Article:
Seriously, Let’s Change the Stigma

by Anita Young, Virtual Learning Specialist

As a Virtual Teacher with over fifteen years of classroom experience, five in the virtual setting, I am really struggling with the current stigma of virtual teaching.  A few weeks ago I was planning a professional learning experience on engagement in live sessions.  You can call me a nerd, but I was excited.  Bringing engagement and fun learning opportunities to students excites me.  In the midst of my planning, I got on our World of Learning Institute social media account to check on something and saw this.

I would typically say I have a thick skin, but this ruined my day. Why is this the perception of virtual learning? And why is the image liked by millions of people? I am not going to lie; it hurt and I am not even the teacher on the other side of that screen. 

As a parent of a child who has attended remote Zoom classes due to the pandemic, I kind of get it (yeah, kind of).  I know that my child’s attention span isn’t great. It takes almost half a bag of gummy bears per Zoom session to get her to stay attentive and engaged.  I also know that every media outlet is looking for a story, and what better story than the one most families are relating to when it comes to school. It is hard for some kids. I totally understand.  It is not “ normal” and it is outside of their comfort zone, but why aren’t we sharing more pictures like these?

Why does it have to be a picture of the child slumped over appearing to be bored out of his mind? Why can’t the image and picture be of a child happy and engaged in a live session?  Teachers are working hard. They deserve THIS recognition! 

As I said, I have been a virtual teacher for a few years and it took me those years of practice to get better at what I do, especially to arrive at a comfort level where I can share with colleagues ideas on engagement. I also had this choice to make this transition.  Teachers today weren’t given a choice and they certainly didn’t have years to prepare and get better.  So let’s change the stigma, friends! 

Virtual learning may not be the best for all students. We know that. But let’s make the best of our situations by providing our learners with great virtual learning experiences and spreading positivity.  

Here are some quick tips & resources to help, depending on your role.

Administrators: 
  • Help your teachers get the resources that they need.  Be mindful of the professional learning they need. Ask for their input.
  • Allow your teachers some extra time to plan during the school day hours.  
  • Be supportive and understanding of their situations. Give them praise for working hard and continuing to learn.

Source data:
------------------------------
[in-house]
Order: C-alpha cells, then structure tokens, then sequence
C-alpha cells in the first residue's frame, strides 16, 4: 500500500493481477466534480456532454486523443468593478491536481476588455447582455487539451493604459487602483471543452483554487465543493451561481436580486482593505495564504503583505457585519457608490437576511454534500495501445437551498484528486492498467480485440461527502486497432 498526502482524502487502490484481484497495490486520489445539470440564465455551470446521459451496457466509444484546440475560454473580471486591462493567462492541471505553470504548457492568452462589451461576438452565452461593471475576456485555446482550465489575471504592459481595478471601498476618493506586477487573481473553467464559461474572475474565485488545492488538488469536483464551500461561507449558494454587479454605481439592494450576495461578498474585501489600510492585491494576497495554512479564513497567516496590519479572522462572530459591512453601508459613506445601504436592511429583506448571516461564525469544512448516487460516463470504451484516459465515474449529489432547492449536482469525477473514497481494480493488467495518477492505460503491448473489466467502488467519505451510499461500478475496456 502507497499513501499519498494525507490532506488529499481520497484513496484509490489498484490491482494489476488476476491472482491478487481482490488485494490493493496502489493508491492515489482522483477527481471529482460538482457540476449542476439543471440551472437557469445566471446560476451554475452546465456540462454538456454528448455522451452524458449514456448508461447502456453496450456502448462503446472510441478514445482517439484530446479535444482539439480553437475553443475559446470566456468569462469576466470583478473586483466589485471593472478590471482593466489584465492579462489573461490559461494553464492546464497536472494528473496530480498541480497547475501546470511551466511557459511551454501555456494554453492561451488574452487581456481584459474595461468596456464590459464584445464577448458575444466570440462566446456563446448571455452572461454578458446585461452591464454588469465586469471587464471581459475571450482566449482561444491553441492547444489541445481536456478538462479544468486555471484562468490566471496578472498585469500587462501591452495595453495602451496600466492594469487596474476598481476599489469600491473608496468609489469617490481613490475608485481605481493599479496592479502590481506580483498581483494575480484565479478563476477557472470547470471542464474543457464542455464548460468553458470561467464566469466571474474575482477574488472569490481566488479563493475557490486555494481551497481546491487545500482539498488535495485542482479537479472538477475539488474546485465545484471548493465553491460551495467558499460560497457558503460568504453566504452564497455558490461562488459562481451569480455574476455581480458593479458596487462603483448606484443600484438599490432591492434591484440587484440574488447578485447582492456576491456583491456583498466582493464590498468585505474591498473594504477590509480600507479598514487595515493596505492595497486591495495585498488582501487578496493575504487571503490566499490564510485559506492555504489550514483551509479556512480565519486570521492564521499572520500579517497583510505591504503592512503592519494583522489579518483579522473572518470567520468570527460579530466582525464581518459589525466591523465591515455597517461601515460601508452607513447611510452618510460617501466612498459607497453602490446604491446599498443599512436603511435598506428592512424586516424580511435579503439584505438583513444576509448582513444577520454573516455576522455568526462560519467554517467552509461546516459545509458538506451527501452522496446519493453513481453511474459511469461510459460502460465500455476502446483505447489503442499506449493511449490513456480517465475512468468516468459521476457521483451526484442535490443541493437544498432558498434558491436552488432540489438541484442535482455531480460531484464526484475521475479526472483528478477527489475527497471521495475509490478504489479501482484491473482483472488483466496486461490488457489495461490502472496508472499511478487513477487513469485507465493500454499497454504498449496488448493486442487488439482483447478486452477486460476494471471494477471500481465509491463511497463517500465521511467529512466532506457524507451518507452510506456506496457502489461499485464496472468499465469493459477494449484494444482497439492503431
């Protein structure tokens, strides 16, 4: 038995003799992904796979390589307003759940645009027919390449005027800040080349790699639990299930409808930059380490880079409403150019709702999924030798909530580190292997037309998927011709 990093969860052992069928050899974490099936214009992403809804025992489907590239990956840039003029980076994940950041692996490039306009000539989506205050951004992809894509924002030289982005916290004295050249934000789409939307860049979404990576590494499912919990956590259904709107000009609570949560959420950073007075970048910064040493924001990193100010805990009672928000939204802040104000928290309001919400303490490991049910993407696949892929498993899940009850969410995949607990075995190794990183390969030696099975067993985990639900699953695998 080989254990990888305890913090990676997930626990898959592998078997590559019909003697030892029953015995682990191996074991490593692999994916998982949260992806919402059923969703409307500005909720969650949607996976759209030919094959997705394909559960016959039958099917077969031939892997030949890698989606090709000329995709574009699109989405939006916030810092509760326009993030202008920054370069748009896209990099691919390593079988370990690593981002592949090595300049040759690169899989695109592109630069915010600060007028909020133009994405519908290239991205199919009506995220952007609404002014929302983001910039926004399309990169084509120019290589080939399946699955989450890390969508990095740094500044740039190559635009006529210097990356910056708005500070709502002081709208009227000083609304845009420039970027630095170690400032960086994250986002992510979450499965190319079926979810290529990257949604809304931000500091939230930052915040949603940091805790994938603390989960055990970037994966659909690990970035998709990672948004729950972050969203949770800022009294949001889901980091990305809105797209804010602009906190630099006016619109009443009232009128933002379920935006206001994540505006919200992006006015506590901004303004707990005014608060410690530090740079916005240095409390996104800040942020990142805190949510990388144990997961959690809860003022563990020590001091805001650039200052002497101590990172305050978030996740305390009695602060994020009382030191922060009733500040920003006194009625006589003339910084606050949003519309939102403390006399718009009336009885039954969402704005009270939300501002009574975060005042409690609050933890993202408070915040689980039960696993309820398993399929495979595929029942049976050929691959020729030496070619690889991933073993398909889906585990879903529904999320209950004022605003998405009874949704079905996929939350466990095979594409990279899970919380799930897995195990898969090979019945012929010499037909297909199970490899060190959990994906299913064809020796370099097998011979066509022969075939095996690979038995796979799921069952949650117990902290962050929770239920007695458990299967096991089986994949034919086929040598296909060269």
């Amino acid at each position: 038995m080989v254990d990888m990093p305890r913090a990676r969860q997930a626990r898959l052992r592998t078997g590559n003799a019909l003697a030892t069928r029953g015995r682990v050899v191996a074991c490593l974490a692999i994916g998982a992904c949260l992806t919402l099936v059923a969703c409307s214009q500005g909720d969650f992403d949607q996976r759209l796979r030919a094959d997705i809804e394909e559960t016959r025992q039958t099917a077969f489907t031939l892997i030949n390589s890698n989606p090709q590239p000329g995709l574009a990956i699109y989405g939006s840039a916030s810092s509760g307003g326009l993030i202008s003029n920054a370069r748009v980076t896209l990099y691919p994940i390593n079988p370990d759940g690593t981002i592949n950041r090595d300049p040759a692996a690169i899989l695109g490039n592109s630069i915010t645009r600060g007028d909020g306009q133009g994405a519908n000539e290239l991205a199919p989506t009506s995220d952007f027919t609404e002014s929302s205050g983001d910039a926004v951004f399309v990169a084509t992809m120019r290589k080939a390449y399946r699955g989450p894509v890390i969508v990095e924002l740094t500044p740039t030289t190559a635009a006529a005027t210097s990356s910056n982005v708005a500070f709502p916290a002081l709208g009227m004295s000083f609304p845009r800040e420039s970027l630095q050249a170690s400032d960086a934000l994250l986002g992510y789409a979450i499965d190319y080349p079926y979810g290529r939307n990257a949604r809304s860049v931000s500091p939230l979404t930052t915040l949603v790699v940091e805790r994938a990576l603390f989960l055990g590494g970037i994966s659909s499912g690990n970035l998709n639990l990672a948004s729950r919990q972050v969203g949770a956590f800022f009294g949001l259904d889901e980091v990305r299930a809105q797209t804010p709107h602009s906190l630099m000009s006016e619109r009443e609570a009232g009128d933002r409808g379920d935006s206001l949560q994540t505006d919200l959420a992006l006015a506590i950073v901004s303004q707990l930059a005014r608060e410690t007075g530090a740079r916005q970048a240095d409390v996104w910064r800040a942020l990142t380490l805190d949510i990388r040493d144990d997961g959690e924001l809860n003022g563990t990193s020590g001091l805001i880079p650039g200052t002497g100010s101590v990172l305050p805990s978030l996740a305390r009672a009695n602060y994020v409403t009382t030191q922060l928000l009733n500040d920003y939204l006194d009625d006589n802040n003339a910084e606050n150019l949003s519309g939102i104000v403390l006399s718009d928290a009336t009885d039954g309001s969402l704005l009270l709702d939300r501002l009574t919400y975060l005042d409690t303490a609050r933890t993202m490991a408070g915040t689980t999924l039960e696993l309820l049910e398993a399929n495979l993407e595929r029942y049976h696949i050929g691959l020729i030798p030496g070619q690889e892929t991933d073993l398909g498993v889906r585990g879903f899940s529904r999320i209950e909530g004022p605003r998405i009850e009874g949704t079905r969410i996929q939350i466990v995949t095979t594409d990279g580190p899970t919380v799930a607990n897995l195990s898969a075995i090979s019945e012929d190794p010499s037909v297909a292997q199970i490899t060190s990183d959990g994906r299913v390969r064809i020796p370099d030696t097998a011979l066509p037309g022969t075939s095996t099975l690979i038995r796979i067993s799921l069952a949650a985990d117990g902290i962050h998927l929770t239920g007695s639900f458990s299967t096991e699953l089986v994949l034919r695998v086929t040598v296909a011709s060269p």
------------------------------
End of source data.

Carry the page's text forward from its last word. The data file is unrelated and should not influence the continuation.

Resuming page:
Teachers: 
  • Seek your own professional learning opportunities if they are not being provided for you.
  • Find a Professional Learning Community (PLC) that meets your needs. Communities in social media are growing by the second!
  • Learn more about Virtual Engagement from your experienced online teachers at the World of Learning Institute on their YouTube page
  • Don’t reinvent the wheel.Use the activities you have used in the classroom that kept students engaged and just tweak them for your new virtual classroom. Here are some quick ideas too. 
  • Don’t forget to consider the attention span of your students.  Here is a quick idea list for increasing the student attention span. 
  • Don’t panic. Everyone knows you have the best intentions for your students always at heart.
Parents:
  • Thank a teacher, privately or publicly!!
  • Be patient and understanding as they are managing the new norms professionally and personally too.   
  • Don’t use social media to vent your frustrations. Talk to the teacher. (Yup, I am talking to you, my dearest cousins!)
  • Don’t share the negative pictures. It hurts people’s feelings and most importantly sends the wrong message. Imagine your boss seeing a picture of you doodling, texting, or nodding off during a meeting.  Wouldn’t go over real well, huh?
  • Be easy on yourself. You are probably doing a lot managing school schedules, your own work, household chores, etc. Keep the communication open with teachers and let them know when things get a little hectic or you may need some forgiveness.   
All in all, we are all in this together. 

Virtual learning, remote learning, live sessions, whatever you want to call it, doesn’t have to be a negative experience.  A lot of great learning opportunities can be offered to students, I promise! Live sessions in Zoom or other virtual meeting platforms can be engaging, can be interactive, can offer opportunities to communicate and connect. It takes time, patience, and positivity to change the negative stigma. It also takes a village.  We are part of your village at the World of Learning Institute, so please contact us if you need any help with world languages or engagement in live sessions. We are happy to help! 

Want to chat with Anita? email her at ayoung@iu08.org

2 Comments. Leave new

  • Dr. Christina Huhn
    November 6, 2020 11:29 pm

    I came across this post while following up on a video about one of our graduates (IUP). What a wonderful post! Online learning had great potential if approached well. Kudos!

    Reply

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